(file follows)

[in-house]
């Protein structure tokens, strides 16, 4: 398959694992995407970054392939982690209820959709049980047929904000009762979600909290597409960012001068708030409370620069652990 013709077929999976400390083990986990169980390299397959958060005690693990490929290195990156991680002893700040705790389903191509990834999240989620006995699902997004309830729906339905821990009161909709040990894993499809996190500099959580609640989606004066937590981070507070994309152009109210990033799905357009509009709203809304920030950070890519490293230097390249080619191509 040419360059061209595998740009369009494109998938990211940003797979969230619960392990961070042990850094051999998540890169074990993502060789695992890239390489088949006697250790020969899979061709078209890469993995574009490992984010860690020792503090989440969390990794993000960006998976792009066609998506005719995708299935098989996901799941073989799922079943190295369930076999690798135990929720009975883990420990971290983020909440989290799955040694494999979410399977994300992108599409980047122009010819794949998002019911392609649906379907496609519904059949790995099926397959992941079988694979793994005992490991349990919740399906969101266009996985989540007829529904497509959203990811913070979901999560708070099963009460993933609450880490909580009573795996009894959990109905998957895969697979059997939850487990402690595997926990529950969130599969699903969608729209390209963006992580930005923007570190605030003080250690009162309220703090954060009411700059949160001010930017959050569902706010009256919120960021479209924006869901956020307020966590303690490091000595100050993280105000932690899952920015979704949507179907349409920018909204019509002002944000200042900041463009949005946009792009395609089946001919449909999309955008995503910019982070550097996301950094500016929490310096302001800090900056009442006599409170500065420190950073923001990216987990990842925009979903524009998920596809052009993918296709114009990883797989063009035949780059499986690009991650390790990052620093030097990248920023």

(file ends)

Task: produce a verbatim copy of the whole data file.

[in-house]
């Protein structure tokens, strides 16, 4: 398959694992995407970054392939982690209820959709049980047929904000009762979600909290597409960012001068708030409370620069652990 013709077929999976400390083990986990169980390299397959958060005690693990490929290195990156991680002893700040705790389903191509990834999240989620006995699902997004309830729906339905821990009161909709040990894993499809996190500099959580609640989606004066937590981070507070994309152009109210990033799905357009509009709203809304920030950070890519490293230097390249080619191509 040419360059061209595998740009369009494109998938990211940003797979969230619960392990961070042990850094051999998540890169074990993502060789695992890239390489088949006697250790020969899979061709078209890469993995574009490992984010860690020792503090989440969390990794993000960006998976792009066609998506005719995708299935098989996901799941073989799922079943190295369930076999690798135990929720009975883990420990971290983020909440989290799955040694494999979410399977994300992108599409980047122009010819794949998002019911392609649906379907496609519904059949790995099926397959992941079988694979793994005992490991349990919740399906969101266009996985989540007829529904497509959203990811913070979901999560708070099963009460993933609450880490909580009573795996009894959990109905998957895969697979059997939850487990402690595997926990529950969130599969699903969608729209390209963006992580930005923007570190605030003080250690009162309220703090954060009411700059949160001010930017959050569902706010009256919120960021479209924006869901956020307020966590303690490091000595100050993280105000932690899952920015979704949507179907349409920018909204019509002002944000200042900041463009949005946009792009395609089946001919449909999309955008995503910019982070550097996301950094500016929490310096302001800090900056009442006599409170500065420190950073923001990216987990990842925009979903524009998920596809052009993918296709114009990883797989063009035949780059499986690009991650390790990052620093030097990248920023």